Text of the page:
I went into Kranuan this afternoon with Jasper and two students to play snooker but both places were closed so we drove further on towards Nam Phong to a place where I have played snooker with the Director in the past. I knew I would recognise the place if I saw it but we drove on for a long time without seeing it and eventually turned back.

When we reached Kham Yai one of the students said there was a snooker table there which was a surprise as I had never heard about this before. The students led us into Kham Yai’s hinterland and, sure enough, there were two tables under a large lean-to behind a small rice mill. There were a lot of people there and someone told us about another snooker place on the other side of the village. Once again, there were two tables in reasonable condition hidden behind someone’s house and we played there for a couple of hours and had some good games.

This evening problems reappeared on my laptop which not only slowed down but would not function normally. Grrrrh++


This morning I realised why Ajarn Bpui didn’t return home – she had her boyfriend with her and was thus using the other teacher’s house as if she was at a resort. Thai culture has no room for pre-marital anything so people tend to get together in resort chalets or cheap hotels to satisfy their needs. In traditional Isaan houses not only can neighbours see what’s going on but passers-by can see right into homes as well and Thais are very nosey indeed and have no hesitation questioning one to confirm or not what they saw or imagined.


I didn’t do much today, the final day of the 4-day holiday. I went into Kranuan and did some routine shopping and that was about it.


At assembly this morning Ajarn Tippakorn said that the extra hour after school activity will start next week. She assigned me to the old library as there is an overhead projector and suggested I show movies to students. She assigned Jasper and Chwin to other rooms and said she would rotate around the three rooms. I thought, but didn’t say, this project is a load of rubbish as there seems to be no objective to it. If the objective was extra teaching then all well and good; if it is to occupy the majority of students who are not participating in any of the sports teams which currently train after school then I would understand that too. But if the idea is simply to occupy students for an hour then I see no point in it at all.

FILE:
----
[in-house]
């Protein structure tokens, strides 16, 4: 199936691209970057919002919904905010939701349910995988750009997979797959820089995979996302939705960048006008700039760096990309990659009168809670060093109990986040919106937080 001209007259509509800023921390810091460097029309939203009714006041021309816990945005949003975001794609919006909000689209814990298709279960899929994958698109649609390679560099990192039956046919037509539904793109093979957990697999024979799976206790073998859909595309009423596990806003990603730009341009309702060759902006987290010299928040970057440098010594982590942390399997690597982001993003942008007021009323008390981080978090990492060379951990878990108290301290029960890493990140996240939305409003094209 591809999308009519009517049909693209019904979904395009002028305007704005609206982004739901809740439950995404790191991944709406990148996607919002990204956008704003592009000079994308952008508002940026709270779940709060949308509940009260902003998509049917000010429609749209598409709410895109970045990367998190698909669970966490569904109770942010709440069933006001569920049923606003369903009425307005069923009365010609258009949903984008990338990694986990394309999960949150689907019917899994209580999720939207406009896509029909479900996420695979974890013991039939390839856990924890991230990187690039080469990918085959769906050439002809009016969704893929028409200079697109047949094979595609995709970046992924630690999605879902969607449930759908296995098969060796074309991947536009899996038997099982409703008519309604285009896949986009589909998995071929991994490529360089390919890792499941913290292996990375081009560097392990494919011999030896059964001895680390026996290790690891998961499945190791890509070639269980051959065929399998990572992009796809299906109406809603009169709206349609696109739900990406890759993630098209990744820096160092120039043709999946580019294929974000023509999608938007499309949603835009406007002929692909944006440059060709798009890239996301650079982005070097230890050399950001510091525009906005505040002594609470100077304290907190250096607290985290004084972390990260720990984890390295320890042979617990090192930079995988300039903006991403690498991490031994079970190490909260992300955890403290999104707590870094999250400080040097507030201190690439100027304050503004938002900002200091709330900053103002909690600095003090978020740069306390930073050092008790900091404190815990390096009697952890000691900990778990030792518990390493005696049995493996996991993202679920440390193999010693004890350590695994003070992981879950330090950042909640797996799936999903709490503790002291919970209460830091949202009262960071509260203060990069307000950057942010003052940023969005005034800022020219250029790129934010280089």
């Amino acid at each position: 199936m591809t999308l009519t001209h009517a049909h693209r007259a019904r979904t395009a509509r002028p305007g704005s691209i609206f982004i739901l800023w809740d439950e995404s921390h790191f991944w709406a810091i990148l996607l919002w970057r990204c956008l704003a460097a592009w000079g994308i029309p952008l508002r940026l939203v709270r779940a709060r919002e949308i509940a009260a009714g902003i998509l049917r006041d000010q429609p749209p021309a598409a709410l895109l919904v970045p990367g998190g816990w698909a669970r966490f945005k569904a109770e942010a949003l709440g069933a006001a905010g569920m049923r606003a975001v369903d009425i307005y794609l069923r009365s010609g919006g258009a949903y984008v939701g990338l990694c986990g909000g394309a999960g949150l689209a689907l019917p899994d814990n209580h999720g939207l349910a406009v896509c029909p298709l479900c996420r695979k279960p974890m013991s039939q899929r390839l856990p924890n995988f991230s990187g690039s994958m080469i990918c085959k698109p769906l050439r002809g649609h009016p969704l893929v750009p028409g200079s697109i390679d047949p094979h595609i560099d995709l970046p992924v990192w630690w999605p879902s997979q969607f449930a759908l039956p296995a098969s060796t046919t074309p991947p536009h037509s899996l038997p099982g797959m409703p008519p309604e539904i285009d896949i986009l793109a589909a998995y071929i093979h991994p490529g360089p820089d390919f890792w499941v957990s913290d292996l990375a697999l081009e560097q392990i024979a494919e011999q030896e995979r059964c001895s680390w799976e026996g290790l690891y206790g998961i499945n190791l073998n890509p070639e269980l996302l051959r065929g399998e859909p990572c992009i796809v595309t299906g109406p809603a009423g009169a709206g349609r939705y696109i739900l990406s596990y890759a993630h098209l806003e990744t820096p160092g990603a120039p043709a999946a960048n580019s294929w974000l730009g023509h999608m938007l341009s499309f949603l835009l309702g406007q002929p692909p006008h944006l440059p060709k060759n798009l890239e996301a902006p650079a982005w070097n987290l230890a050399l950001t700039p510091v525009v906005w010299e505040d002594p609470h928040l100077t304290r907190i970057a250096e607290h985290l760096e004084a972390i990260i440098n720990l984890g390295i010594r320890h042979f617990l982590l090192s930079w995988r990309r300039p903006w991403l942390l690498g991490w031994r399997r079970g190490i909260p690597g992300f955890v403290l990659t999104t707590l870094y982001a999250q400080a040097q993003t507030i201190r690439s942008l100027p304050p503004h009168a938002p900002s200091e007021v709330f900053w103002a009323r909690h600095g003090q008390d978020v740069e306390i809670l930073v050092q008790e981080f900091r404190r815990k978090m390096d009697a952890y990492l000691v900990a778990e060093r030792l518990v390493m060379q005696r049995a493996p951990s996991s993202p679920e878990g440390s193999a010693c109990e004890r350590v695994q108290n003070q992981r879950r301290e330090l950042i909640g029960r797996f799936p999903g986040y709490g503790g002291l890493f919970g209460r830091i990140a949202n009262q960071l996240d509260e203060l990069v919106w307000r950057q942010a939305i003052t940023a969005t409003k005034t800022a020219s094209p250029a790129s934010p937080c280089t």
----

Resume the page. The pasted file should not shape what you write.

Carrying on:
Also at assembly I was told that the Mid Term Tests will be tomorrow and Friday which means I will have to spend any free time today setting the test papers for the three senior classes.


It has been raining on and off for the past week, sometimes torrentially. Everything is very damp and washing doesn’t dry. Not nice!!

This afternoon Chwin asked me to teach her to ride my motorbike. I nervously agreed and we went downstairs to the bike where I explained the controls to her.

As the Director isn’t at school today or tomorrow it has been decided to postpone the Midterm Tests until the first three days of next week. This is fortuitous really as it gives me more time to photocopy test papers and generally get them ready.

I went into the village on my Scoopyi with Jasper to get a few bottles of beer and ice and I was just leaving the shop when I found I had a puncture in the rear tyre. Luckily, at the same moment three students came by on their bikes. Two of them took my motorbike to the village repair shop which was still open even though it was almost 8pm, and the third one took me and Jasper back to the teacher’s houses.